Close Ties

The summer semester program is dedicated to the constellations of interests underlying the economic relationships and substantive collaborations between agents from the social subsystems of business, politics, education and culture. Taking as springboard the example of the «close ties» between Lakeside Science & Technology Park and Klagenfurt University—a catch phrase that regularly appears in texts about the Technology Park—we want to shed light on the productive yet problematic aspects of the financing of science and art through «public» (politically administered), «private» (corporate) and «semi-public» (foundations) funds. Partic - ularly in a political landscape like that of Carinthia, which grants only a limited scope of action to non-conformist and critical projects, cooperative ventures with «the economy» or with private sponsors offer a welcome alternative.On the other hand, negative experiences with rivalry-oriented and profitminded developments at the universities of late, as a result of EU policies geared toward global competition, have starkly high lighted the potential risks involved when scientific research and teaching are aligned according to economistic parameters. In the art field there is evidence that projects with corporate financing sometimes tend to interpret the limits of artistic freedom more restrictively than is the case for state arts funding with its defined legal framework. An equally significant cause for concern is the tendency of corporations not only to devote their culture budgets to sponsoring projects by others, but to increasingly initiate their own as well, with their own commercial interests dictating the program and their employees doing the curating.
What opportunities and problems do such «partnerships» present for producers of culture and knowledge—from university programs that are supported or made possible at all by «third-party funding» to «critical» art programs as a component of corporate image-making? Which strategies emerge from the maneuvering involved between dependency, pragmatism and critical distance? These questions will be addressed in an evening discussion in April, kicked off by a talk by sociologist Ulf Wuggenig on the changing social function of the university. After this, the recent publication «Zur Kritik europäischer Hochschulpolitik» («On the Critique of European University Policies») will be presented, followed by a discussion with the editors and representatives from the arts who will share their own experiences and explore possible options for action. The—by all means programmatic—exhibition «Capitalism & Schizophrenia» by artist Senam Okudzeto will be shown for the entire semester. Taking the example of the real case of a Swiss con-artist who made clever use of the incentives offered to attract business to the region, and juxtaposing this incident with Western notions of the all-pervasiveness of corruption in Africa, the exhibition demonstrates how difficult it is becoming in our global economy to distinguish between «respectable» models for business success and the pursuit of crooked personal interests.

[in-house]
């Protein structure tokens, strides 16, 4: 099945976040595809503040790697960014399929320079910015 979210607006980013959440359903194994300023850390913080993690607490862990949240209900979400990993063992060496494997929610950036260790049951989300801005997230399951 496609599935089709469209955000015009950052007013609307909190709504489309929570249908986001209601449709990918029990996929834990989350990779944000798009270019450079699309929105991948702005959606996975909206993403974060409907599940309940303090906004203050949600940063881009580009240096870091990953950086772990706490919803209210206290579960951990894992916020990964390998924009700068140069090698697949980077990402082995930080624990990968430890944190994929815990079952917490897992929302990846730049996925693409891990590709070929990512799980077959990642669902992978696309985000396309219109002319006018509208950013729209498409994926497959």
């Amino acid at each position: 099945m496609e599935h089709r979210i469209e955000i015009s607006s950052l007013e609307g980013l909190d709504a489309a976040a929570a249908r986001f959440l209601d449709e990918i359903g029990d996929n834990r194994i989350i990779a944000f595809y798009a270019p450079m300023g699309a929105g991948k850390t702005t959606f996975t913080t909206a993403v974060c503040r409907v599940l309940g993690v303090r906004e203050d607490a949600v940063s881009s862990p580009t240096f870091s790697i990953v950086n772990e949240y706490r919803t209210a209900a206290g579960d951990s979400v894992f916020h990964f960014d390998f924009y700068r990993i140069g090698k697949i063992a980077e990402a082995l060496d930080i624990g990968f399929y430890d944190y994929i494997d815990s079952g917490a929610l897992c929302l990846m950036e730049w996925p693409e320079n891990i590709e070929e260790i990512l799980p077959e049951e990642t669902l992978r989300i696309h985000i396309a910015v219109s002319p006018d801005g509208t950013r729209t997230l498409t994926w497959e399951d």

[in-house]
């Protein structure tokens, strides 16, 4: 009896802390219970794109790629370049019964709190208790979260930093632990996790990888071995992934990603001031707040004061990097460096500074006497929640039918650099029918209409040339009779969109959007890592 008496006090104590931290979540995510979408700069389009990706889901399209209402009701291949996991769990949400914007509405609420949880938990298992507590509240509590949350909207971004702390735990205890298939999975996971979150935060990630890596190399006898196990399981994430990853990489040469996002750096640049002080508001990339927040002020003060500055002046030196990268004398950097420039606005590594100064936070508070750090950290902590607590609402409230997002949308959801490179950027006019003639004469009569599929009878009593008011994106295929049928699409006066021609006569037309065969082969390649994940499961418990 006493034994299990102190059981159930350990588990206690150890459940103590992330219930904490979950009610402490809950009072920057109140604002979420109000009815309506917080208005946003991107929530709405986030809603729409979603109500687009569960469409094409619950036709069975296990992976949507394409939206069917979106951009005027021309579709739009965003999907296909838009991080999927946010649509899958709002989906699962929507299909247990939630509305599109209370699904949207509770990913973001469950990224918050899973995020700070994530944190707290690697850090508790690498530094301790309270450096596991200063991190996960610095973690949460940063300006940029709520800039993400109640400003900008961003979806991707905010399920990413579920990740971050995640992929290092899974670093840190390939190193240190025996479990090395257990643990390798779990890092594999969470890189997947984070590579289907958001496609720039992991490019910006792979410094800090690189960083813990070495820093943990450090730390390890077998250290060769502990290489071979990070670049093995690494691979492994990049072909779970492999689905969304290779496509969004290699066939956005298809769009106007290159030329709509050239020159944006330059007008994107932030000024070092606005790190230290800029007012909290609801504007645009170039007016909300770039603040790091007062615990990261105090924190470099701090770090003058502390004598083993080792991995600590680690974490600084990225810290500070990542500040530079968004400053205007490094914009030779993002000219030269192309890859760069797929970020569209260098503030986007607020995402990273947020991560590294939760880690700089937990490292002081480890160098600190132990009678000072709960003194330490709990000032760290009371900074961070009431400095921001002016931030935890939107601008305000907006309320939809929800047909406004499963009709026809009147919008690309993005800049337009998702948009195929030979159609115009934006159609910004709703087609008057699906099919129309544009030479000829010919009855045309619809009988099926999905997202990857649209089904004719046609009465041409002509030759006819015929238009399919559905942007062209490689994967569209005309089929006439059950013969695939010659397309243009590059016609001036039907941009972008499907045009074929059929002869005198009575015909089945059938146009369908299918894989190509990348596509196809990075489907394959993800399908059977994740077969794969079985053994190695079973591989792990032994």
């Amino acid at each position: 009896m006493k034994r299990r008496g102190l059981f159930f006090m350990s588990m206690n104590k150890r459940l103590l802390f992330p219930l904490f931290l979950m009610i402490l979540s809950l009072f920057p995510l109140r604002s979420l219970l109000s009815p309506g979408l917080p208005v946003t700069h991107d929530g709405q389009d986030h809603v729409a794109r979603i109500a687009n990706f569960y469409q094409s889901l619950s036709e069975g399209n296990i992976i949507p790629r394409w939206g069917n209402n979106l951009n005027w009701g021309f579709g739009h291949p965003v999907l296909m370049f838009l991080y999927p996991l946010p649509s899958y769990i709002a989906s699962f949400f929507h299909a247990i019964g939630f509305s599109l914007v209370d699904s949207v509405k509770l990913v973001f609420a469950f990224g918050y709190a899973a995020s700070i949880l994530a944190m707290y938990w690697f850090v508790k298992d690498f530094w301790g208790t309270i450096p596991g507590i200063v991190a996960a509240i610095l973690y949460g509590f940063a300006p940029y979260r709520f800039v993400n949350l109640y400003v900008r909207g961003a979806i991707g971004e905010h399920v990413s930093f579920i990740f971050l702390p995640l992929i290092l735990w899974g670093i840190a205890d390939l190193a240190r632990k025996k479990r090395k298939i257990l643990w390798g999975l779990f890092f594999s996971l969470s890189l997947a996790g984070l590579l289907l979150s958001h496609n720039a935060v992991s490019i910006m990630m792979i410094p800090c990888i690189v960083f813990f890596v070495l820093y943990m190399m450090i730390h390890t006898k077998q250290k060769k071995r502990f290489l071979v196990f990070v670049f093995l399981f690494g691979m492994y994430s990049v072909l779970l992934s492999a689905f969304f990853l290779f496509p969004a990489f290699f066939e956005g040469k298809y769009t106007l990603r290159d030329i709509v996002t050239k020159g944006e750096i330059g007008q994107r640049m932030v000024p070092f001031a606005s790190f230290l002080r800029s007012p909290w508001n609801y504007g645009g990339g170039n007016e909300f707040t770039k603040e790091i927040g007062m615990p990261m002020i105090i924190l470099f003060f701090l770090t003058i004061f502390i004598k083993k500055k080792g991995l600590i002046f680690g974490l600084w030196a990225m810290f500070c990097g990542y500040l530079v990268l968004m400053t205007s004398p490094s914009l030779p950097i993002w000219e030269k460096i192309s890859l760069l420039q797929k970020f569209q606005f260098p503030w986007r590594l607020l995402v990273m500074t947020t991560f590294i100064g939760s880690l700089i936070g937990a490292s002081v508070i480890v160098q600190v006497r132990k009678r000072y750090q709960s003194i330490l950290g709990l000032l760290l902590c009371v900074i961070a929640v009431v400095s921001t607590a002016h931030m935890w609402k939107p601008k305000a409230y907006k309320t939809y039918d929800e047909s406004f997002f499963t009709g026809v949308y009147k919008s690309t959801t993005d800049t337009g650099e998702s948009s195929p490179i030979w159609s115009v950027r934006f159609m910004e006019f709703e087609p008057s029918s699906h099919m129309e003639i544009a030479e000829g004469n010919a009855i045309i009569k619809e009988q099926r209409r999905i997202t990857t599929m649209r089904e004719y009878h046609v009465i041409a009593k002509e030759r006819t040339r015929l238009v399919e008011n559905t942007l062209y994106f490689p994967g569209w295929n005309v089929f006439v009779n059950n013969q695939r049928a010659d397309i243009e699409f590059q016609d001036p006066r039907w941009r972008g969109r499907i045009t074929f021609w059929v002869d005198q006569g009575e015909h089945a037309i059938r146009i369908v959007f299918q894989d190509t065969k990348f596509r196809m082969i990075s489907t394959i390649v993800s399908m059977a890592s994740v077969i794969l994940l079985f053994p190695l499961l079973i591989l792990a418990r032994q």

In May, artist and theorist Zeigam Azizov will give a lecture on the interconnections between the current international boom in art biennials and the oil business, revealing affinities between political, economic and artistic interests and investigating what kind of new form of art these ties are spawning.
On three evenings in May, a program compiled by film curator Madeleine Bernstorff will look at various artistic critiques of ongoing economization in our educational institutions, ranging from a purely documentary approach to subversive activism. The films in this program expand on the semester’s rather narrow thematic focus, spotlighting some systemic factors involved in individual economic failure that are often overlooked.
Looking back from the disillusioned distance of two decades of post-Soviet reality, the Russian artists group Chto Delat? depicts in «Perestroika Songspiel,» which we will present in June, a moment in 1989 when a coup planned against perestroika was foiled by the broad mobilization of the people, and when the possibility of a new, more just society was just appearing on the horizon. To conclude our spring program, we will show, concurrently with a major event put on by the Klagenfurt Unikum on the grounds of Lakeside, a new film by Robert Schabus, which illuminates the more down-to-earth aspects of work in a seemingly immaterial working world like that of the Technology Park.

Christian Kravagna, Hedwig Saxenhuber